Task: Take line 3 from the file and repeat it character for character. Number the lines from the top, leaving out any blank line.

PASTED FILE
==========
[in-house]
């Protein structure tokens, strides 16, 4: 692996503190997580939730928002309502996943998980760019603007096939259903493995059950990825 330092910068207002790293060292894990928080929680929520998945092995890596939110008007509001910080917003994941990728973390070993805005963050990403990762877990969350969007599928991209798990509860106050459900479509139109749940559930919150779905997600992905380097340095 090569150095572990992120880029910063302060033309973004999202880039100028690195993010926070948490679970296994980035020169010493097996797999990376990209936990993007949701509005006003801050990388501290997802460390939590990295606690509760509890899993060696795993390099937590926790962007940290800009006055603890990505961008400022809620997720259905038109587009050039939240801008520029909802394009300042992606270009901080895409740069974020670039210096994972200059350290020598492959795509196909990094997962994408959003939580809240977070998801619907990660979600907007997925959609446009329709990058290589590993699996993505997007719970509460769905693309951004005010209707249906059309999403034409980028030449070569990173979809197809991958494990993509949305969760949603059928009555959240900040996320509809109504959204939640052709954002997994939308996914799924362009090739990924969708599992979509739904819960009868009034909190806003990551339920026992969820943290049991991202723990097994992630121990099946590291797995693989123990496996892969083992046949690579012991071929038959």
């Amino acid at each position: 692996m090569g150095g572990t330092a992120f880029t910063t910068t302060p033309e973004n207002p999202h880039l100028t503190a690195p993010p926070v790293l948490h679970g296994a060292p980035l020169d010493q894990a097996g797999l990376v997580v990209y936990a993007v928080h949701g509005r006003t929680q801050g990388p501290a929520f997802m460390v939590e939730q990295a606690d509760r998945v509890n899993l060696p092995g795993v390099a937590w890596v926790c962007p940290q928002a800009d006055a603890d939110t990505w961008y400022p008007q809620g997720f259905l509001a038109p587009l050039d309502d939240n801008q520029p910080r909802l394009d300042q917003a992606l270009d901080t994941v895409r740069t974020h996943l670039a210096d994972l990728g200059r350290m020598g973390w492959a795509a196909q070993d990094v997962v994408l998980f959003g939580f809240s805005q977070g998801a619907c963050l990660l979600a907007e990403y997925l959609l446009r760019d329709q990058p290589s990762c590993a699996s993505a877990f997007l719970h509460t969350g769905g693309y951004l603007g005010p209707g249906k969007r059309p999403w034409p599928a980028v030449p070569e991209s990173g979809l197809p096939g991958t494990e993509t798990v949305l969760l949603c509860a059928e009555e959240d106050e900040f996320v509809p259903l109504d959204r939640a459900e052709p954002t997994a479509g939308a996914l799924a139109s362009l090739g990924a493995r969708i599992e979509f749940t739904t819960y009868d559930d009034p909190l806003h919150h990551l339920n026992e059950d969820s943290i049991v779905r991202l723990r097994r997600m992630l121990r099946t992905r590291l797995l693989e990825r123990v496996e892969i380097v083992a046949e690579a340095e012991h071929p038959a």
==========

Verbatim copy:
């Amino acid at each position: 692996m090569g150095g572990t330092a992120f880029t910063t910068t302060p033309e973004n207002p999202h880039l100028t503190a690195p993010p926070v790293l948490h679970g296994a060292p980035l020169d010493q894990a097996g797999l990376v997580v990209y936990a993007v928080h949701g509005r006003t929680q801050g990388p501290a929520f997802m460390v939590e939730q990295a606690d509760r998945v509890n899993l060696p092995g795993v390099a937590w890596v926790c962007p940290q928002a800009d006055a603890d939110t990505w961008y400022p008007q809620g997720f259905l509001a038109p587009l050039d309502d939240n801008q520029p910080r909802l394009d300042q917003a992606l270009d901080t994941v895409r740069t974020h996943l670039a210096d994972l990728g200059r350290m020598g973390w492959a795509a196909q070993d990094v997962v994408l998980f959003g939580f809240s805005q977070g998801a619907c963050l990660l979600a907007e990403y997925l959609l446009r760019d329709q990058p290589s990762c590993a699996s993505a877990f997007l719970h509460t969350g769905g693309y951004l603007g005010p209707g249906k969007r059309p999403w034409p599928a980028v030449p070569e991209s990173g979809l197809p096939g991958t494990e993509t798990v949305l969760l949603c509860a059928e009555e959240d106050e900040f996320v509809p259903l109504d959204r939640a459900e052709p954002t997994a479509g939308a996914l799924a139109s362009l090739g990924a493995r969708i599992e979509f749940t739904t819960y009868d559930d009034p909190l806003h919150h990551l339920n026992e059950d969820s943290i049991v779905r991202l723990r097994r997600m992630l121990r099946t992905r590291l797995l693989e990825r123990v496996e892969i380097v083992a046949e690579a340095e012991h071929p038959a």